KATHMANDU, Aug 30: With the government tabling the controversial Media Council Bill in parliament on Thursday, the onus now lies with the parliamentarians whether to ensure press freedom by accommodating the concerns raised by the media fraternity in the new legislation.
The National Assembly is scheduled Friday to endorse a proposal from Minister for Communication and Information Technology Gokul Baskota, calling for lawmakers' amendments to the bill within 72 hours. Members of the upper house can register joint or separate amendment proposals, if any, within the given deadline, in line with parliamentary regulations.
“We have submitted a draft to both ruling and opposition party lawmakers in the National Assembly, suggesting amendments. We are fully hopeful of our demands getting addressed as the lawmakers have assured us of revising the bill to that end,” Chairperson of the Federation of Nepali Journalists (FNJ) Govinda Acharya told Republica. The media council proposed under the bill will replace the existing Nepal Press Council.
Journalists have demanded amendments to the bill to guarantee the independence and autonomy of the council, promote self-regulation, revise the appointments criteria and procedures for the head and members of the council, and remove the provision of penalties, among other things.
Following protests from the media fraternity, including FNJ, and the main opposition party Nepali Congress (NC), the government had put the bill on hold for four months. It was registered at the parliament secretariat in April. But the government decided to table the bill following an understanding with representatives from the umbrella organization of journalists and the main opposition party to rework the contentious provisions.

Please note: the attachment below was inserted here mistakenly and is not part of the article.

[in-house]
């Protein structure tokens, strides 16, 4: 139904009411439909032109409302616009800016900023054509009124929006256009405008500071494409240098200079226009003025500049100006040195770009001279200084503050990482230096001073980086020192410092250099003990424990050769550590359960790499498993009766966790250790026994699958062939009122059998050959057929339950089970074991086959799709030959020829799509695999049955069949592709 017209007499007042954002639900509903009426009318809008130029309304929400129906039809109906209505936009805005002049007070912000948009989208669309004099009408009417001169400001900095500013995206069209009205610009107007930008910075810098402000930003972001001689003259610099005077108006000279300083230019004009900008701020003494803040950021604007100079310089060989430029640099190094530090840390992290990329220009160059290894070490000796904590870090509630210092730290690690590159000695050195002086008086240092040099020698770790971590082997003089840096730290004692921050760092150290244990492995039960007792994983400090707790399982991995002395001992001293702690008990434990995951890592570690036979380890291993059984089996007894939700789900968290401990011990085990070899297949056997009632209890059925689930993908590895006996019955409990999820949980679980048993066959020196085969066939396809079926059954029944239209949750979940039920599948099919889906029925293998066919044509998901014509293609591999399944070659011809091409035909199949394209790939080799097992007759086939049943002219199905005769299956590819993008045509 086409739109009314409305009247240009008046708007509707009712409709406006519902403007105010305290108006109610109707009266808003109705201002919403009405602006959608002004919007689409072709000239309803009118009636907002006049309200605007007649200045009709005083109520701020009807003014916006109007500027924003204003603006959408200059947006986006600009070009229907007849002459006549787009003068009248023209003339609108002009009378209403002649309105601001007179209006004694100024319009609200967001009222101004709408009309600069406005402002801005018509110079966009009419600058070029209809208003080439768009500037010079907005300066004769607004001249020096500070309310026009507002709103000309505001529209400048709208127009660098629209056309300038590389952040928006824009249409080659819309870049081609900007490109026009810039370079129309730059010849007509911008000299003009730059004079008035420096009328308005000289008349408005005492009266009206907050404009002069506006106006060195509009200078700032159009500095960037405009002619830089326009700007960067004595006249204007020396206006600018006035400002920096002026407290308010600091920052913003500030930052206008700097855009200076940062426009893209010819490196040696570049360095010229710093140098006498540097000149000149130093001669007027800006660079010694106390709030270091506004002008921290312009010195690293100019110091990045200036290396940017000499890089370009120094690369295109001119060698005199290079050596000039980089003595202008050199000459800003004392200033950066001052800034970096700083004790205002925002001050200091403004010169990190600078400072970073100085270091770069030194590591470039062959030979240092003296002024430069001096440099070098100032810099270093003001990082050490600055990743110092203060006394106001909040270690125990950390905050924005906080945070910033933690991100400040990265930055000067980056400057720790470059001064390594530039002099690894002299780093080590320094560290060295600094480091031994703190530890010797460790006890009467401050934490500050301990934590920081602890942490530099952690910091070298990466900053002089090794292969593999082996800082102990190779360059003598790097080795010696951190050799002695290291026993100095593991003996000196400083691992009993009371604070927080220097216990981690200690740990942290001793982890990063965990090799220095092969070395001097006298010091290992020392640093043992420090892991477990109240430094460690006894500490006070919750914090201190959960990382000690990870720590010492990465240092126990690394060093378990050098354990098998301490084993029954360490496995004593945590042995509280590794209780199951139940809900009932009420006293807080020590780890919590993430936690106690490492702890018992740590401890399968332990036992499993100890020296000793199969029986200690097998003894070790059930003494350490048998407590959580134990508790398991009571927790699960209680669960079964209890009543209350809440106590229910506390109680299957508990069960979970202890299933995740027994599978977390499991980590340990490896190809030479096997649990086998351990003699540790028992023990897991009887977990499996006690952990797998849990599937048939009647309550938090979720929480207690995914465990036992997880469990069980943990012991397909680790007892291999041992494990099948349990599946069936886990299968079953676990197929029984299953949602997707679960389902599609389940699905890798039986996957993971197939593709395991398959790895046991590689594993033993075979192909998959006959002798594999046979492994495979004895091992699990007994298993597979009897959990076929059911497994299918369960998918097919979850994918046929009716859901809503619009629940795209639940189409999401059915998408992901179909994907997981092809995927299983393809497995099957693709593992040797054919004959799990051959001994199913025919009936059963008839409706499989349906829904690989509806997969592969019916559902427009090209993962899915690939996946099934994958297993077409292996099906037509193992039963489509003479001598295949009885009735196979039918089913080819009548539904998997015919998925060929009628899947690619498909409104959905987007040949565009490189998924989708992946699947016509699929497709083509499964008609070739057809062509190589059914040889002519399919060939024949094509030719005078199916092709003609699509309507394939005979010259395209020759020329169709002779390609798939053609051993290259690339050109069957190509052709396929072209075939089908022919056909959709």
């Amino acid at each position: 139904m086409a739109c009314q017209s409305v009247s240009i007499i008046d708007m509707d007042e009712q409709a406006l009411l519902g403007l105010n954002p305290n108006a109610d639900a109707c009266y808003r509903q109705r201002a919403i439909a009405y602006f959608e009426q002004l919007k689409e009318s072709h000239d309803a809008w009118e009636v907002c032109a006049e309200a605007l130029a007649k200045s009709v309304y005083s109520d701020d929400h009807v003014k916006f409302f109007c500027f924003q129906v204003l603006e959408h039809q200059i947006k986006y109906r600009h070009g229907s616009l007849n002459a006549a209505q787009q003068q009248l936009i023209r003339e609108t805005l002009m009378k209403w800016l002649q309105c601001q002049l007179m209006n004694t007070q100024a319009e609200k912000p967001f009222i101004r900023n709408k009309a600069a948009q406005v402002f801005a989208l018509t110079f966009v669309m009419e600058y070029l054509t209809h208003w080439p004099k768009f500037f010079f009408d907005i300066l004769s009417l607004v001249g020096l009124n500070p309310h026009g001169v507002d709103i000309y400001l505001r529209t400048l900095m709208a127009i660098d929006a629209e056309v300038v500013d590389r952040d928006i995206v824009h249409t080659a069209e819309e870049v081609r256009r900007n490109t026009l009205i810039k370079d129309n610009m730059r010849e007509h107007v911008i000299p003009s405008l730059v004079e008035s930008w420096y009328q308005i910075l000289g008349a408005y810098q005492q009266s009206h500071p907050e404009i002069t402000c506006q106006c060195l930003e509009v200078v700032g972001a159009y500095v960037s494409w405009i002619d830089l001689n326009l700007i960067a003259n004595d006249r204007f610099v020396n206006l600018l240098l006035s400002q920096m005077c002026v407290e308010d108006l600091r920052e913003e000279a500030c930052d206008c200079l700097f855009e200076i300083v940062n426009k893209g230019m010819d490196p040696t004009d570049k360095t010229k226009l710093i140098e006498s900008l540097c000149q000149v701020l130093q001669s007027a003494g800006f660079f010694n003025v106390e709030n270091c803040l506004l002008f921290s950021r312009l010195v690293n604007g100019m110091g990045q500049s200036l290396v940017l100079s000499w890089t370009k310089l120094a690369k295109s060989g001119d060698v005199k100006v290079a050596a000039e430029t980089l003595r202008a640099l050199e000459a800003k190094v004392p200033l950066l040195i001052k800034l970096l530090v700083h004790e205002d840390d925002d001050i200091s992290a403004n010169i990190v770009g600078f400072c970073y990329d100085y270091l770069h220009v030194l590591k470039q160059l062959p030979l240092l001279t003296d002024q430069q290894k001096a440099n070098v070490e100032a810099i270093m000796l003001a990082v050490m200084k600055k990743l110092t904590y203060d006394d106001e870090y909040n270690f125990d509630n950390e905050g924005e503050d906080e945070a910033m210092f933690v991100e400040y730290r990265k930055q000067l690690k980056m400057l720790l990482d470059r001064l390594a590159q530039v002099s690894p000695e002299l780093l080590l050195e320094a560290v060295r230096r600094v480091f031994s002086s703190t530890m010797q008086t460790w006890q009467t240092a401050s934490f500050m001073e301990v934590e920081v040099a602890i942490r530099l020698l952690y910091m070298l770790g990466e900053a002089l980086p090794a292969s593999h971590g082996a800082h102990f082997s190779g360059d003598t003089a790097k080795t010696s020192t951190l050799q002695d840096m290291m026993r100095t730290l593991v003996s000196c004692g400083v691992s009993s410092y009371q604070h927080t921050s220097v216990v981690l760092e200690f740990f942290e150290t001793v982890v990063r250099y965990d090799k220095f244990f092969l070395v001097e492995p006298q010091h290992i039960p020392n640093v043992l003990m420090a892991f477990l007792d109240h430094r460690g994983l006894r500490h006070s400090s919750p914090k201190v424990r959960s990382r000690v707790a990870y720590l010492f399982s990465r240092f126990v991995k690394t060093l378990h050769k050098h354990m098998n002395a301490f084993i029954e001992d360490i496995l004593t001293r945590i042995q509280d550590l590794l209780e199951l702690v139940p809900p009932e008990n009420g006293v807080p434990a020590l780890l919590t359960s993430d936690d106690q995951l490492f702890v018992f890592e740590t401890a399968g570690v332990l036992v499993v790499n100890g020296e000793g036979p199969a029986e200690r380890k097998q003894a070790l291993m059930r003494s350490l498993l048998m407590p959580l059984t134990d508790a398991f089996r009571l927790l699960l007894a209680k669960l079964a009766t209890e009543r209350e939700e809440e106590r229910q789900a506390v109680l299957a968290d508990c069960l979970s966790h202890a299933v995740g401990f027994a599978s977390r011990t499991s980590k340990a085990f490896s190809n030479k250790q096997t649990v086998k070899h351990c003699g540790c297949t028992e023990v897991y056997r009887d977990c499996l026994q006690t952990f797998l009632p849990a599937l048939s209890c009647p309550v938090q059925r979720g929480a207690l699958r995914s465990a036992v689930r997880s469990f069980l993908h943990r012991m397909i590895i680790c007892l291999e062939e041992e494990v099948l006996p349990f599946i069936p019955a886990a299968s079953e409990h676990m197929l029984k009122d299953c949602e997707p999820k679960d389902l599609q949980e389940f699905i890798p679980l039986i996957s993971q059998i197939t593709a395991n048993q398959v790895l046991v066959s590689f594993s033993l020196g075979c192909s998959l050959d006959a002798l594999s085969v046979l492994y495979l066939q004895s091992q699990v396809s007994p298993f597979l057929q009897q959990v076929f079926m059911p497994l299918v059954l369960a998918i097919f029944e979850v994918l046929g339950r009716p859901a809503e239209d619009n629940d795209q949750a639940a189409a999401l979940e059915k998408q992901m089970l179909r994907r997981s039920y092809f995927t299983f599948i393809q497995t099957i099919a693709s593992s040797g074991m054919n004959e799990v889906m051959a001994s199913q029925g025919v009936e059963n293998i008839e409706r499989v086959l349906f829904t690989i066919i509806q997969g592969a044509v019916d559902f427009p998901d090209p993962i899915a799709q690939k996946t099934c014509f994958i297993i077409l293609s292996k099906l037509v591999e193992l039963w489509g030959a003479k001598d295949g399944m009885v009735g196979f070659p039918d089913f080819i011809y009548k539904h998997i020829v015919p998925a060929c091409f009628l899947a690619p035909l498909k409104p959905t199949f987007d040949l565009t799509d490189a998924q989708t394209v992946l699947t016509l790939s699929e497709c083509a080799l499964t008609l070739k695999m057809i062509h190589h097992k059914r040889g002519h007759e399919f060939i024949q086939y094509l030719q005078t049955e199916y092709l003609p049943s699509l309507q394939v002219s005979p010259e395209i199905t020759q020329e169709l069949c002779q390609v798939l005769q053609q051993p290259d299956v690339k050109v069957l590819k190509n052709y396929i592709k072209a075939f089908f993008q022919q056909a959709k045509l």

The FNJ had withdrawn its months-long protest against the bill after leaders of the ruling Nepal Communist Party (NCP) gave a written commitment to address the journalists' concerns through parliamentary processes.
In the three-point commitment letter to the FNJ, NCP Chief Whip in the National Assembly Khimlal Bhattarai promised to address journalists' concerns over provisions regarding penalties and the autonomy of the media council, among other issues.
“We are already in continuous touch with FNJ representatives and will have further consultations with journalists before registering our amendments to the bill so that their demands are addressed,” said Bhattarai.
Journalists and other stakeholders were agitated over provisions in the bill to fine them up to Rs 1 million if they are found violating the 'media code of ethics' and to form a state-controlled media watchdog body with semi-judicial powers. They also had other objections. Stakeholders expressed serious concern over the proposed structure of the council, stating that it gives sole authority to the government to appoint and remove its head and members and also issue directions on its workings.
While tabling the bill in the upper house on Thursday, Baskota gave assurances of revising the bill, ensuring the autonomy of the media council and softening the penalties for journalists. “The council to be formed under this law will be autonomous. We are also open to revising the provisions related to penalties because this responsibility could be given to the courts as well,” he said. “There will be enough consultations with the FNJ during deliberations on the bill.”
Nepali Congress (NC) lawmaker Radheshyam Adhikari withdrew his notice on protest against the bill following the assurances from the minister. “We have doubts over the independence and autonomy of the media council and the withdrawal of hefty fines on journalists,” said Adhikari on Thursday.
Back in April, the NC had registered a notice of protest against the bill in parliament, demanding its withdrawal.